Why a CDO street educator travels to teach
CAGAYAN DE ORO, Philippines – Kerneil Balaga traveled across the country last year, but not as a tourist.
With his backpack containing storybooks, flash cards, writing and coloring materials, he visited communities in Bohol and Cebu, sailed to Ormoc and Tacloban, and flew to Metro Manila before riding to Rizal, Bulacan, Baguio, and Albay.
On the streets, he taught homeless children how to read, write, and to apply the moral lessons of the stories he told.
"I taught Christian values through my storytelling," he shared. "Children must honor their elders, generosity is an act of love, loving your neighbors and loving God are the greatest commandments."
The children's eagerness to learn, despite cultural differences, was a common trait which he had first noticed and which had prompted him to teach when he began his passion on the streets of Cagayan de Oro, his hometown.
From Kino to Kuya
Known as "Kino" to his family and friends, he became "Kuya Ken" to his students after he started tutoring in Plaza Divisoria, CDO's public square in front of the Xavier University campus where he studied Special Education.
There, he witnessed barefooted children as young as 5 years old, begging for alms from strangers.
The sight made Balaga want to help the children. So, in his sophomore year in college, he began buying pencils and papers with his personal allowance and held nightly tutorials after his classes.
He taught them how to write the alphabet, until they could finally write their names.
"There was progress," he shared. "There was one kid who didn't know how to hold a pencil, much less write, so I taught him. After several sessions, he could spell his name correctly and wanted to learn more. Today, he's enrolled in the Cagayan de Oro City Central School."
After graduating in March 2014, he pursued his teaching advocacy full time, setting a weekly schedule for places in CDO. He taught children at the bus terminal in Agora, the markets of Carmen and Cogon, and the park beside the St Augustine Cathedral.
This lasted for a year before he applied as a formator under Xavier University's National Service Training Program (NSTP).
Working as a facilitator to university students taking NSTP classes gave him enough resources to buy more materials for his street tutorial sessions. He was also able to engage in volunteerism more.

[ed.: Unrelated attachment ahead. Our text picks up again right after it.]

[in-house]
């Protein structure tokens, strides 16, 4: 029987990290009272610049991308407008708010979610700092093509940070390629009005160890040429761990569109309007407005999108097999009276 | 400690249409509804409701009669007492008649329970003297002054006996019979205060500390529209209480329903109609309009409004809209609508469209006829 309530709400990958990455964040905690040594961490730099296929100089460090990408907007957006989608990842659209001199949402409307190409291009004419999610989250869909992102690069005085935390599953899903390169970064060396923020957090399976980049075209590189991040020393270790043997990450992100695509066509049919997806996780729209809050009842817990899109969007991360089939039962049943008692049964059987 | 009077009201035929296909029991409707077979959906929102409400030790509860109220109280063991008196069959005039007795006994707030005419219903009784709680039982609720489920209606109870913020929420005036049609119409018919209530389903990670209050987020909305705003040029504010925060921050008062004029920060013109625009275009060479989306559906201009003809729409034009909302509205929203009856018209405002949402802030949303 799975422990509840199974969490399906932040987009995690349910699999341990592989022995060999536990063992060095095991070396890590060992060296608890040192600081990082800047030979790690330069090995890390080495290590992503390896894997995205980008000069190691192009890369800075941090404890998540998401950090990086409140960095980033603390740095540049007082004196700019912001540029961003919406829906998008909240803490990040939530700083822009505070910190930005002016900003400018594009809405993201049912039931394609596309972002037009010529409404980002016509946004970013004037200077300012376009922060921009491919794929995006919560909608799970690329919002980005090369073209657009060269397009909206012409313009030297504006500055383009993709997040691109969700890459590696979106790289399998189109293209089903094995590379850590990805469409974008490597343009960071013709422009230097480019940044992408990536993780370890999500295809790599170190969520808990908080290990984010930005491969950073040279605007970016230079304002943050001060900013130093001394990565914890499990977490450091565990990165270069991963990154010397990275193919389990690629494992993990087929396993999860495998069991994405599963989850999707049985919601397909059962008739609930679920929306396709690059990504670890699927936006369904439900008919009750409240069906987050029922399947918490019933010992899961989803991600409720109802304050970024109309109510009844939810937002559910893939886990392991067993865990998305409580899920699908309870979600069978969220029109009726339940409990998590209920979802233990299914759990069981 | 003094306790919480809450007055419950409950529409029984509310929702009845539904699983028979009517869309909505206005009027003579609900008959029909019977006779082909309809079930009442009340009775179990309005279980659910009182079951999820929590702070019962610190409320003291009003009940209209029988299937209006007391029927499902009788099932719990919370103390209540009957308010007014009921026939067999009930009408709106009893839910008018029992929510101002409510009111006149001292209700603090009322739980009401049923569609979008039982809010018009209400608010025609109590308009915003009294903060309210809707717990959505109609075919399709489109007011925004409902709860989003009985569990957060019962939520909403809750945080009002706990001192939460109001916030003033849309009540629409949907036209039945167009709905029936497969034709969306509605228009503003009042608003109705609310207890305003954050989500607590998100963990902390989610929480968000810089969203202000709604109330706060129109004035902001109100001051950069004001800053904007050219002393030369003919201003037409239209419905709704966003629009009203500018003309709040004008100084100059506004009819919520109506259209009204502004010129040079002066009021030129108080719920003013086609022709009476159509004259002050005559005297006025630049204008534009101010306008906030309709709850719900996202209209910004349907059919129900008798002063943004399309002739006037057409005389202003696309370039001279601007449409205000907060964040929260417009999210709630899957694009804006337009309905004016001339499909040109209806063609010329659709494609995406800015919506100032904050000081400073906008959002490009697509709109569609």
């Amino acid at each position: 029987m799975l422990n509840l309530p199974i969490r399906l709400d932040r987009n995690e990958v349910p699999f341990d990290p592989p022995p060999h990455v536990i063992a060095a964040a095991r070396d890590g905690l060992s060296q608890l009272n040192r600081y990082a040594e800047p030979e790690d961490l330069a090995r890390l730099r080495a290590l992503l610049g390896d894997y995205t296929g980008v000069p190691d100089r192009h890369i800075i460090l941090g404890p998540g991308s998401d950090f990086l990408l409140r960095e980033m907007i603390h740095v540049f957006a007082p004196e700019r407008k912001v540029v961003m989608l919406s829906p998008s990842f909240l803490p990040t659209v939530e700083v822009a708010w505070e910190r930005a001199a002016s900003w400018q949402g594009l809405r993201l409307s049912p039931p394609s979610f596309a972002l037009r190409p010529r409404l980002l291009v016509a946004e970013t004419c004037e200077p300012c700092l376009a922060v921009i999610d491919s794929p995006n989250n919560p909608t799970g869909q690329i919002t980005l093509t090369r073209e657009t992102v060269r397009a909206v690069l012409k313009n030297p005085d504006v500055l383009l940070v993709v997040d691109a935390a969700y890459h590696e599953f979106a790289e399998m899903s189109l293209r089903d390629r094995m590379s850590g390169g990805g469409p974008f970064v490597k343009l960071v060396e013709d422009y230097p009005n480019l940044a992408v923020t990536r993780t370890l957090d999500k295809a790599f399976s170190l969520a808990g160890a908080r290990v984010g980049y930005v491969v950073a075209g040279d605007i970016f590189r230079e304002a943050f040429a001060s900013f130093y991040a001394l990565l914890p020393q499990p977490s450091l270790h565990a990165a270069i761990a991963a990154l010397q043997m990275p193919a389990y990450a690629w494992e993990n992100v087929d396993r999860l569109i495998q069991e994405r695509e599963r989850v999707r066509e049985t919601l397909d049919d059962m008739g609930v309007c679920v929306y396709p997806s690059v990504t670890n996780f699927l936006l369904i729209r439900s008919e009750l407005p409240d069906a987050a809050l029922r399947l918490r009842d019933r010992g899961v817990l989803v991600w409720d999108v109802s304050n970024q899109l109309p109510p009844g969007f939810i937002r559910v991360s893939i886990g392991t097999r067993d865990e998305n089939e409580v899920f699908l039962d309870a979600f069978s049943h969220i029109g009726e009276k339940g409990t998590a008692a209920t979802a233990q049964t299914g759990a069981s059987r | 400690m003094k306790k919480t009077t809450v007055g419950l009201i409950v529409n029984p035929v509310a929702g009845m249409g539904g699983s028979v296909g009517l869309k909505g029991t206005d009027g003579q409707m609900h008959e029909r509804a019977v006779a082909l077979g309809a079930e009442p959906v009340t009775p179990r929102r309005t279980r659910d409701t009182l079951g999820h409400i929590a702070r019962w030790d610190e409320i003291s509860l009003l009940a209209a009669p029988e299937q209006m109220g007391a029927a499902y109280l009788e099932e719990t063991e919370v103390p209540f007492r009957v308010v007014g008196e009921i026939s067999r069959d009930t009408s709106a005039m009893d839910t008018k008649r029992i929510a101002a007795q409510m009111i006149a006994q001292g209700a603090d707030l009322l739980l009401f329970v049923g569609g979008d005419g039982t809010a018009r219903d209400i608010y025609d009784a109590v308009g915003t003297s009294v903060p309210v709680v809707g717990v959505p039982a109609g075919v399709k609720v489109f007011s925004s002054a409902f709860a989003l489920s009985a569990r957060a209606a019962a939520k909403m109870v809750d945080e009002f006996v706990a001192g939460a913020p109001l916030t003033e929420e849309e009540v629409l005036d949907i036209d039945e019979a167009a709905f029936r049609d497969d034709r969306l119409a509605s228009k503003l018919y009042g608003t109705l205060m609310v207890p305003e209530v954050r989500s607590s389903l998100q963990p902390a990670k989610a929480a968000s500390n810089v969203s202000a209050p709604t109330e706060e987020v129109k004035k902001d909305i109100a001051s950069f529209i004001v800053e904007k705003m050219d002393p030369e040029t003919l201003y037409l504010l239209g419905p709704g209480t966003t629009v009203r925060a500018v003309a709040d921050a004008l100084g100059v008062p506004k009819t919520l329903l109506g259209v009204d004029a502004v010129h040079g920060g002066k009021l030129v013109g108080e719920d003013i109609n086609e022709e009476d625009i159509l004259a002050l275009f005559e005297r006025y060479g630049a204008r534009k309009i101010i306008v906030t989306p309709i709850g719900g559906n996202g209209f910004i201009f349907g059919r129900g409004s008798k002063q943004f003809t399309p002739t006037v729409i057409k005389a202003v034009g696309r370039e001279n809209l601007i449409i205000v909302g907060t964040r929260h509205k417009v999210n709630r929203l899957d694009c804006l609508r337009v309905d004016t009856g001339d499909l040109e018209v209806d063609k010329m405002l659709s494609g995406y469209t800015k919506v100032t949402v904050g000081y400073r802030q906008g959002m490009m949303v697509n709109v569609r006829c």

"I handled 8 classes," he recalled. "As part of the service-learning program, my students and I went to different barangays in CDO where we handled tutorials, and Information Education Campaigns (IECs) on solid waste management and social entrepreneurship."
Even with the inherent demands of his job, he spared time after working hours to teach street children.
"I earned [a salary] as an NSTP formator, but the voluntary work I do as a street educator fulfilled my desire to help even without a paycheck," he added.
Teaching across the country
Balaga took the opportunity to expand his teaching advocacy beyond the region when he was assigned to attend a seminar in General Santos City.
"I decided to bring my books with me so if I could have free time, I would go to the streets and teach," he said. "I was two days early for the seminar. So while we stopped in Davao, I taught the children I met along the streets."
The trip made him realize that he could travel to teach but financial limitations held him back. So he had to wait until he could achieve this goal.
Halfway through 2015, a photo of him surfaced online and immediately went viral.
Cath Libarnes-Bagayna, an active Facebook user, snapped a photo of him one evening while he was sitting outside the Philippine National Bank branch in CDO's Divisoria after a tutorial session. Moved by his selfless act, she approached him, asked him about his work, and later shared online: "He does this for free."
She added that he was open for donations, such as school supplies, to help him in his teaching.
Not long after, his story spread on social media. Donations to help him in his advocacy came pouring in.
When his contract with XU's NSTP ended in March 2016, he decided to teach on the streets full time once again. But this time, he traveled across the country, bringing with him new teaching materials and a medical kit which he used to treat minor wounds of the kids he met.
The children learned of the values he taught by their actions. "After our sessions, they would share their snacks with their friends and among each other," he said.
An act of faith
For Balaga, this advocacy is more than just imparting knowledge – it's one that fulfills his passion inspired by his faith.
Before shifting to SPED from Electrical Engineering, he spent 2 years "looking for his purpose" which he found by reading the Bible, attending church fellowships, and listening intently as well as reflecting on the Gospel readings every time he attended Mass.
"Jesus was a teacher," he said. "Regardless of the prevailing social division during his time, Jesus taught to a variety of people."
Balaga plans to continue wherever there are children who are willing to learn despite limited opportunities, beyond the walls of a classroom.
While his parents and sisters have recently migrated abroad and his brother works as a CDO police officer, Balaga plans to stay in the Philippines and devote his life to his advocacy.
"I find it in my heart to serve others by teaching," he said.
This year, Balaga plans to travel across the Philippines again to places he hasn't visited yet. With his backpack, he sets out with the desire to teach and the fervent hope for its effects to ripple. – Rappler.com
Angelo Lorenzo is one of the lead Movers in Cagayan de Oro.